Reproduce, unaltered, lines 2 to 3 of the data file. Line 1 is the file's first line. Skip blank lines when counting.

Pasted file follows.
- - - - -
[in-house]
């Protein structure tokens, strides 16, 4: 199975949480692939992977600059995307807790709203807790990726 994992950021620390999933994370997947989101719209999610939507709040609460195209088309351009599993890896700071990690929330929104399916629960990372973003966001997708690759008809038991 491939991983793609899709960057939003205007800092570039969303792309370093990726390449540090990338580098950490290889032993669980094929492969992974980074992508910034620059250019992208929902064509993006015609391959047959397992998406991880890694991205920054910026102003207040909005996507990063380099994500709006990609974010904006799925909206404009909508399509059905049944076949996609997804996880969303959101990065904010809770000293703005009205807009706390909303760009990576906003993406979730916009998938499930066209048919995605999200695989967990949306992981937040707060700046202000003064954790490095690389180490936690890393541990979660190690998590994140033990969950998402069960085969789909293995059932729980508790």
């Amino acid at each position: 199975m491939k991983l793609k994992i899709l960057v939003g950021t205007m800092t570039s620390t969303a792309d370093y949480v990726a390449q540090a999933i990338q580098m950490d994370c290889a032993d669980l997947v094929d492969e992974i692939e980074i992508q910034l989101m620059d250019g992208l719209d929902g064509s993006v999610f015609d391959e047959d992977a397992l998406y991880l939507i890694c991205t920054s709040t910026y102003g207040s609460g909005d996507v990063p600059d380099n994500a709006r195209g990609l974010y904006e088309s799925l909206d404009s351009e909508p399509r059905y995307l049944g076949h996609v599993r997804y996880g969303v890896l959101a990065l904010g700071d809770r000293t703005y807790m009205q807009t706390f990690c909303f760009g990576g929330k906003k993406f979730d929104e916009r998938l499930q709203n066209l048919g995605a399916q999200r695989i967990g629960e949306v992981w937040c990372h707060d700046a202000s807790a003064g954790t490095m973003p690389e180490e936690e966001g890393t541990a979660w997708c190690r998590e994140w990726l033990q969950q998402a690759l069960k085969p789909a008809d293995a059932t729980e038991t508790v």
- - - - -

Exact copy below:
């Protein structure tokens, strides 16, 4: 199975949480692939992977600059995307807790709203807790990726 994992950021620390999933994370997947989101719209999610939507709040609460195209088309351009599993890896700071990690929330929104399916629960990372973003966001997708690759008809038991 491939991983793609899709960057939003205007800092570039969303792309370093990726390449540090990338580098950490290889032993669980094929492969992974980074992508910034620059250019992208929902064509993006015609391959047959397992998406991880890694991205920054910026102003207040909005996507990063380099994500709006990609974010904006799925909206404009909508399509059905049944076949996609997804996880969303959101990065904010809770000293703005009205807009706390909303760009990576906003993406979730916009998938499930066209048919995605999200695989967990949306992981937040707060700046202000003064954790490095690389180490936690890393541990979660190690998590994140033990969950998402069960085969789909293995059932729980508790």
């Amino acid at each position: 199975m491939k991983l793609k994992i899709l960057v939003g950021t205007m800092t570039s620390t969303a792309d370093y949480v990726a390449q540090a999933i990338q580098m950490d994370c290889a032993d669980l997947v094929d492969e992974i692939e980074i992508q910034l989101m620059d250019g992208l719209d929902g064509s993006v999610f015609d391959e047959d992977a397992l998406y991880l939507i890694c991205t920054s709040t910026y102003g207040s609460g909005d996507v990063p600059d380099n994500a709006r195209g990609l974010y904006e088309s799925l909206d404009s351009e909508p399509r059905y995307l049944g076949h996609v599993r997804y996880g969303v890896l959101a990065l904010g700071d809770r000293t703005y807790m009205q807009t706390f990690c909303f760009g990576g929330k906003k993406f979730d929104e916009r998938l499930q709203n066209l048919g995605a399916q999200r695989i967990g629960e949306v992981w937040c990372h707060d700046a202000s807790a003064g954790t490095m973003p690389e180490e936690e966001g890393t541990a979660w997708c190690r998590e994140w990726l033990q969950q998402a690759l069960k085969p789909a008809d293995a059932t729980e038991t508790v």